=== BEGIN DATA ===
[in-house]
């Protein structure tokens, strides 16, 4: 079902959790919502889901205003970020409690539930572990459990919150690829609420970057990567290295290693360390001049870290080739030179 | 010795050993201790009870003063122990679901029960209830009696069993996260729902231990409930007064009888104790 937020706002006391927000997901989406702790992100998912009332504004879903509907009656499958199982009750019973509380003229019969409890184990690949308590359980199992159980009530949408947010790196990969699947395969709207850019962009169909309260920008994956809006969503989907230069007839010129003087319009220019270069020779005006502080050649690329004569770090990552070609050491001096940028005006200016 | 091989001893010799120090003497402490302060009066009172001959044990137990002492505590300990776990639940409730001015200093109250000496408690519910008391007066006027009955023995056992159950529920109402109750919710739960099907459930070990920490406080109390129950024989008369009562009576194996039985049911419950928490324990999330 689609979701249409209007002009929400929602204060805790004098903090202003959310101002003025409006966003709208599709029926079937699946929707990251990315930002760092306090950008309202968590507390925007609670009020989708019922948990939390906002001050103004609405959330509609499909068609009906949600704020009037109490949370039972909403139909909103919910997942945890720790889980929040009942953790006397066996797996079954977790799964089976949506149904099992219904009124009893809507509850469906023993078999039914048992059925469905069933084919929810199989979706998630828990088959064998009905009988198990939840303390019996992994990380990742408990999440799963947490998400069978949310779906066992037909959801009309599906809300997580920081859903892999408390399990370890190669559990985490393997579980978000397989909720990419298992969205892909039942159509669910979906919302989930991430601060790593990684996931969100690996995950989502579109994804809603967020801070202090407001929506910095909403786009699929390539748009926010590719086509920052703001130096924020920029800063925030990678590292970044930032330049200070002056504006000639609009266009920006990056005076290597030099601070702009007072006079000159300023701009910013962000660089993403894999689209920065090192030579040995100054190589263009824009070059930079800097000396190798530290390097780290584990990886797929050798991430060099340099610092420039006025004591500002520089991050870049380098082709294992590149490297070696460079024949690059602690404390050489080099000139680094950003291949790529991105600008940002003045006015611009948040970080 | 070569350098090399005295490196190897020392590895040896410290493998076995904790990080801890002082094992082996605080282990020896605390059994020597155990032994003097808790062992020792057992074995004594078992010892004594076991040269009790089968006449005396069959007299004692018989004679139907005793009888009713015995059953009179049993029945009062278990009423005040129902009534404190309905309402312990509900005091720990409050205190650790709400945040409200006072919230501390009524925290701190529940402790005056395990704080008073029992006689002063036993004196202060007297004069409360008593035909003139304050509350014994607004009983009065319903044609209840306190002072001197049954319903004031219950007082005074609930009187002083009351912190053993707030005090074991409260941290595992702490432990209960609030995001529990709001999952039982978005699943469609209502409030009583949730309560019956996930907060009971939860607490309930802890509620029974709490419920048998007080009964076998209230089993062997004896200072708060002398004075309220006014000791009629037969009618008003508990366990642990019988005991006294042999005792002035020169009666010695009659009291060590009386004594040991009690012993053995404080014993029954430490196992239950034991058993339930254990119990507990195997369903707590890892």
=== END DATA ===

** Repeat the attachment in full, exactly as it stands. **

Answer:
[in-house]
């Protein structure tokens, strides 16, 4: 079902959790919502889901205003970020409690539930572990459990919150690829609420970057990567290295290693360390001049870290080739030179 | 010795050993201790009870003063122990679901029960209830009696069993996260729902231990409930007064009888104790 937020706002006391927000997901989406702790992100998912009332504004879903509907009656499958199982009750019973509380003229019969409890184990690949308590359980199992159980009530949408947010790196990969699947395969709207850019962009169909309260920008994956809006969503989907230069007839010129003087319009220019270069020779005006502080050649690329004569770090990552070609050491001096940028005006200016 | 091989001893010799120090003497402490302060009066009172001959044990137990002492505590300990776990639940409730001015200093109250000496408690519910008391007066006027009955023995056992159950529920109402109750919710739960099907459930070990920490406080109390129950024989008369009562009576194996039985049911419950928490324990999330 689609979701249409209007002009929400929602204060805790004098903090202003959310101002003025409006966003709208599709029926079937699946929707990251990315930002760092306090950008309202968590507390925007609670009020989708019922948990939390906002001050103004609405959330509609499909068609009906949600704020009037109490949370039972909403139909909103919910997942945890720790889980929040009942953790006397066996797996079954977790799964089976949506149904099992219904009124009893809507509850469906023993078999039914048992059925469905069933084919929810199989979706998630828990088959064998009905009988198990939840303390019996992994990380990742408990999440799963947490998400069978949310779906066992037909959801009309599906809300997580920081859903892999408390399990370890190669559990985490393997579980978000397989909720990419298992969205892909039942159509669910979906919302989930991430601060790593990684996931969100690996995950989502579109994804809603967020801070202090407001929506910095909403786009699929390539748009926010590719086509920052703001130096924020920029800063925030990678590292970044930032330049200070002056504006000639609009266009920006990056005076290597030099601070702009007072006079000159300023701009910013962000660089993403894999689209920065090192030579040995100054190589263009824009070059930079800097000396190798530290390097780290584990990886797929050798991430060099340099610092420039006025004591500002520089991050870049380098082709294992590149490297070696460079024949690059602690404390050489080099000139680094950003291949790529991105600008940002003045006015611009948040970080 | 070569350098090399005295490196190897020392590895040896410290493998076995904790990080801890002082094992082996605080282990020896605390059994020597155990032994003097808790062992020792057992074995004594078992010892004594076991040269009790089968006449005396069959007299004692018989004679139907005793009888009713015995059953009179049993029945009062278990009423005040129902009534404190309905309402312990509900005091720990409050205190650790709400945040409200006072919230501390009524925290701190529940402790005056395990704080008073029992006689002063036993004196202060007297004069409360008593035909003139304050509350014994607004009983009065319903044609209840306190002072001197049954319903004031219950007082005074609930009187002083009351912190053993707030005090074991409260941290595992702490432990209960609030995001529990709001999952039982978005699943469609209502409030009583949730309560019956996930907060009971939860607490309930802890509620029974709490419920048998007080009964076998209230089993062997004896200072708060002398004075309220006014000791009629037969009618008003508990366990642990019988005991006294042999005792002035020169009666010695009659009291060590009386004594040991009690012993053995404080014993029954430490196992239950034991058993339930254990119990507990195997369903707590890892």